Unlike a traditional milk tart made with egg, in this version the custard is not baked after being poured into the pre-baked crust.
Who says our vegan friends need to miss out on the custardy celebrations of Milk Tart Day on Sunday, 27 February? Not with Cape Town’s expert vegan patisserie Johke Steenkamp around, who shares her recipe for the creamy classic.
Some show-stopping desserts can only be pulled off by expert bakers, but Steenkamp’s’ milk tart looks impressive without being an impossible diva.
Steenkamp is a fine arts graduate turned chef and the proud owner of Grumpy and Runt.
No milk, no egg, no fuss. A cinnamon pastry cream is poured into a crunchy and buttery crust, and equally yummy biscuits are layered in a simple pattern on top for some extra flair.
Try Steenkamps’ easy vegan milk tart.
Vegan Milk tart
- 1 3⁄4 cups cake flour
- 1⁄4 cup almond flour
- 1 tbsp ground flax seed
- 1⁄4 tsp salt
- 1⁄2 cup plus 2 tbsp vegan butter (from a hard block if you can find one)
- 1⁄4 cup cold water
- 3 cups coconut cream
- 1 cup oat milk
- 1⁄2 cup plus 2 tbsp caster sugar
- 1⁄4 tsp ground cinnamon
- 1 tsp vanilla essence
- 1⁄2 cup corn starch
- extra ground cinnamon for dusting
1. For crust: Sift the cake flour and salt together.
2. Add the almond flour and ground flax seed and mix well with a whisk.
3. Cut the butter into little blocks and add to the flour mix.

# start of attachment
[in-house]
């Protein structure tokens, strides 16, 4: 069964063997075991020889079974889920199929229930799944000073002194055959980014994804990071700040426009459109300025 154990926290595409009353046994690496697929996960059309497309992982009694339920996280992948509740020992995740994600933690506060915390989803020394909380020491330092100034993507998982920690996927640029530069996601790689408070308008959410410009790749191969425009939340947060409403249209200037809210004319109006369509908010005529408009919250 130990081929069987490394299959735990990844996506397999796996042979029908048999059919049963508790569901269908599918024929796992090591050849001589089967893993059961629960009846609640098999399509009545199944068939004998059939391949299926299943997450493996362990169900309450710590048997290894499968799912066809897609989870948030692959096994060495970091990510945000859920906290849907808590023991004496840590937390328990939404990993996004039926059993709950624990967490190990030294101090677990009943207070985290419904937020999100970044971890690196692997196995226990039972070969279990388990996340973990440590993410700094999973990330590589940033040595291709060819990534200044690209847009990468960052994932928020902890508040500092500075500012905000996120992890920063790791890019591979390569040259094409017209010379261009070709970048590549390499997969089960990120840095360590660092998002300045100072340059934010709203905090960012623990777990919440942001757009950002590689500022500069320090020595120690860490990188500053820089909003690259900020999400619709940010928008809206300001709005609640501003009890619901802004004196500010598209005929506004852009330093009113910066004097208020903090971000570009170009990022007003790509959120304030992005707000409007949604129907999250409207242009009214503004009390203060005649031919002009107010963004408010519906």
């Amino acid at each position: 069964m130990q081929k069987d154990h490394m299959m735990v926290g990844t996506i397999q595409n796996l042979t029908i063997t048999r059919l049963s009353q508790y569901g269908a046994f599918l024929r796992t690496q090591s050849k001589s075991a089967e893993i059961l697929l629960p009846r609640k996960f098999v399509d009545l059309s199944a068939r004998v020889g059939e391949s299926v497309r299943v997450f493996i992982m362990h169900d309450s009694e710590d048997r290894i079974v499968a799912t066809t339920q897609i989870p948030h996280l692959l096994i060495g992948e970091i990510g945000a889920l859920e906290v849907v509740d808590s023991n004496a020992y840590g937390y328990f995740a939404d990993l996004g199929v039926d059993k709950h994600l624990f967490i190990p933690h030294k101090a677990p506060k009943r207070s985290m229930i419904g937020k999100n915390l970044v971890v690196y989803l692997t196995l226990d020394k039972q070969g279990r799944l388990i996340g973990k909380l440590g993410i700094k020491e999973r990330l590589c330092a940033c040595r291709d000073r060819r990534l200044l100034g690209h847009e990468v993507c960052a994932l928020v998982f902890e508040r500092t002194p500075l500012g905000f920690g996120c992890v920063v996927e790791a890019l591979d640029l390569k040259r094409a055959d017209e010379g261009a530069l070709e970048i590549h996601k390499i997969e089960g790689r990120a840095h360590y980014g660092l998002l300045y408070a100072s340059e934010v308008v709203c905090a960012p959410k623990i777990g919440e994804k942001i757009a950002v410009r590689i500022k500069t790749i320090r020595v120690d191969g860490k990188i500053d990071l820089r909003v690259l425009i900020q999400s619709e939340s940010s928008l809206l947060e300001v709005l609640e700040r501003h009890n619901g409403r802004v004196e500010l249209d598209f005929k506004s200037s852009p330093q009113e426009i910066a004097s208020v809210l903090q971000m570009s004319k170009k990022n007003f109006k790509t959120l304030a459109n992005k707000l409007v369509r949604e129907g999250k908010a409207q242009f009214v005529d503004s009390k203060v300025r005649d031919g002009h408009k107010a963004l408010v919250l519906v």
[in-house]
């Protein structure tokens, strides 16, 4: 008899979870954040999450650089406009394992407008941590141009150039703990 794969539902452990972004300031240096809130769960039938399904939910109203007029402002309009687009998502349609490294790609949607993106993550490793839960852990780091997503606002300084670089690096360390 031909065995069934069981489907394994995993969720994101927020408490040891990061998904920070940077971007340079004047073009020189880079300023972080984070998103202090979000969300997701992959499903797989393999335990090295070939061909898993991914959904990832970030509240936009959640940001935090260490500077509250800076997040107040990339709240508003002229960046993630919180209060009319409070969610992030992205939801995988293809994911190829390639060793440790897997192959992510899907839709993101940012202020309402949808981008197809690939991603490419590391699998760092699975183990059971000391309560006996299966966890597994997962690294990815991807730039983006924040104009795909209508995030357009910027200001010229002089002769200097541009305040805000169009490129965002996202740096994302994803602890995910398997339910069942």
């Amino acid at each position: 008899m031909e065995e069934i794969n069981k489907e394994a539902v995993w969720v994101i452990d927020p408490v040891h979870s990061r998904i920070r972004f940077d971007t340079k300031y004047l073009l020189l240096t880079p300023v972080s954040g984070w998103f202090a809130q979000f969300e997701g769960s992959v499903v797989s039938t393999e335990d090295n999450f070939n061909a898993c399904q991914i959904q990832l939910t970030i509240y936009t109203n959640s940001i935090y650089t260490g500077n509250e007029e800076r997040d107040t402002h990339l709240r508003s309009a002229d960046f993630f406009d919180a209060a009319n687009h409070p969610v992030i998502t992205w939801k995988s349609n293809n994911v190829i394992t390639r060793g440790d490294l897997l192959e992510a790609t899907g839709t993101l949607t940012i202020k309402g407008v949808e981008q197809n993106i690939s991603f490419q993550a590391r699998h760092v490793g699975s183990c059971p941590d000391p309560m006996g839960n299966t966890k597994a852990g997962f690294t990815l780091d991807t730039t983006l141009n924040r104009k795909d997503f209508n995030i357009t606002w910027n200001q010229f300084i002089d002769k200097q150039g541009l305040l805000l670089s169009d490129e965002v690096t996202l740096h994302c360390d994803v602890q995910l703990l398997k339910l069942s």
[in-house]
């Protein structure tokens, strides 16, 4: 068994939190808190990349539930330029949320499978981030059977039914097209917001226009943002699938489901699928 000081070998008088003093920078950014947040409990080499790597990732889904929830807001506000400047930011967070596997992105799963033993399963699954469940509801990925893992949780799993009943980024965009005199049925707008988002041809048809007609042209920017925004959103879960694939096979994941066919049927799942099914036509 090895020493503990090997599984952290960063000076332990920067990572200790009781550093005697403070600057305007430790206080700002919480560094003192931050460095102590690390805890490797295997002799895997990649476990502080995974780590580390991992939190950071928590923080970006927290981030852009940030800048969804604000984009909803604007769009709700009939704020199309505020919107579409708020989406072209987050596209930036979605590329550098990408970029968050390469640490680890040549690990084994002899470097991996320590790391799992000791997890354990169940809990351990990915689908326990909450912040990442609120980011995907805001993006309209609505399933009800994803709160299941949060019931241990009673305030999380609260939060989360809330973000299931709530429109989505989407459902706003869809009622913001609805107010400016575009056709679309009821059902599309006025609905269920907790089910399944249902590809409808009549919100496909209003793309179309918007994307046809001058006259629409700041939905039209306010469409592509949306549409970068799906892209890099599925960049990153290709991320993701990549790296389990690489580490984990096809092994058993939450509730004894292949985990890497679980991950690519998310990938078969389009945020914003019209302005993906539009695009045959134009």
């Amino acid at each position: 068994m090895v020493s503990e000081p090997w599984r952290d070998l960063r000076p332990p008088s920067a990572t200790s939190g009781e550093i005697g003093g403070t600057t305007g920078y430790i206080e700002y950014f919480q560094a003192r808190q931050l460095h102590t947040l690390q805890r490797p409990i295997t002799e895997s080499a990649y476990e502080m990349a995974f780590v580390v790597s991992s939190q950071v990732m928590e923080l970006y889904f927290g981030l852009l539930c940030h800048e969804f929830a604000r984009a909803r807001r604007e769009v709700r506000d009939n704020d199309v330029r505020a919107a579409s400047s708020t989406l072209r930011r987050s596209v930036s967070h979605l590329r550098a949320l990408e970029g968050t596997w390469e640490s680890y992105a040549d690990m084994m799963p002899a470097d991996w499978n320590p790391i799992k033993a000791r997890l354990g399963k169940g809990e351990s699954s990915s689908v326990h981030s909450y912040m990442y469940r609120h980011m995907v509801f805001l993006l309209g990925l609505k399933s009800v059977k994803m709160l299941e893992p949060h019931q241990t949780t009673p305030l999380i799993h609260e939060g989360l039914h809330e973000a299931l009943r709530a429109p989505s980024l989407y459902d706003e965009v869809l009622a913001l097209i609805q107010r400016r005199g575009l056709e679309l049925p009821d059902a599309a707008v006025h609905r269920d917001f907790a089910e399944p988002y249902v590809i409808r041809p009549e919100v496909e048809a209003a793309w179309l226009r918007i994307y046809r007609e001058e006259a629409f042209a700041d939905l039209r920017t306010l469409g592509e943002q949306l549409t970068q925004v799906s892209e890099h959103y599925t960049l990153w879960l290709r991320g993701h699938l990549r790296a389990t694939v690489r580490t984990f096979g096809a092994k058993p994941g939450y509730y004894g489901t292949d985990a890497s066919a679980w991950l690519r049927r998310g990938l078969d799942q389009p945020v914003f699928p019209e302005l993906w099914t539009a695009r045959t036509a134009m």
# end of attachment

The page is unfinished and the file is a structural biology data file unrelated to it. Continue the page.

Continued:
4. Use your hands to rub the butter into the flour. Try not to overwork the dough. The butter should remain firm. It helps to rinse your hands with cold water before and to lightly toss the mix together to avoid adding too much heat.
5. Pour the cold water over the crumby mix.
6. Use your hands to toss together again and to gently start kneading the dough into a ball.
7. Using your hands, spread the dough evenly in a tart pan. The preferred thickness is 3-4mm. I used a 22mm diameter pan which is quite small and used the leftover dough to make cookies for garnish. I allowed for excess to comfortably cover a larger pan.
8. Use a fork to poke holes in the bottom of the crust. This will allow for air to escape and avoid the crust from ballooning in the centre.
9. Bake on 180 or until the edges turn golden brown.
10. Remove from oven and set aside to cool while cooking the filling.
11. If you choose to make cookies for garnish with the remaining dough, the baking time will be shorter, between 5 and 10 minutes, depending on your cookie size. Remove from the oven when the edges have turned golden brown. The cookies are not sweet and pair well with the milk tart, but I would not recommend serving them by themselves.
12. For the filling: Add all the filling ingredients to a blender and blend well until everything is mixed thoroughly, then add to a pot. Make sure your pot is big enough to allow for whisking without spillage. If you do not have a blender that is no problem- simply add all the filling ingredients and whisk very well.
13. Transfer the pot to the stove and cook on high heat, whisking the whole time.
14. As the mix starts boiling it will thicken up.
15. Once the mix is nice and thick, remove from the heat and pour into your tart crust.
16. Do not let the mix run over the edge. It’s best to leave a little bit of the crust exposed along the edges to keep the filling neatly inside.
17. Give the tart pan a light jiggle on the counter to level the surface of the tart.
18. While the filling is still hot, dust with cinnamon sugar and decorate with cookies if you made some.
19. Leave the tart outside to cool. Once cooled, transfer to the fridge. Best served a few hours after making when the tart is fully cooled and set.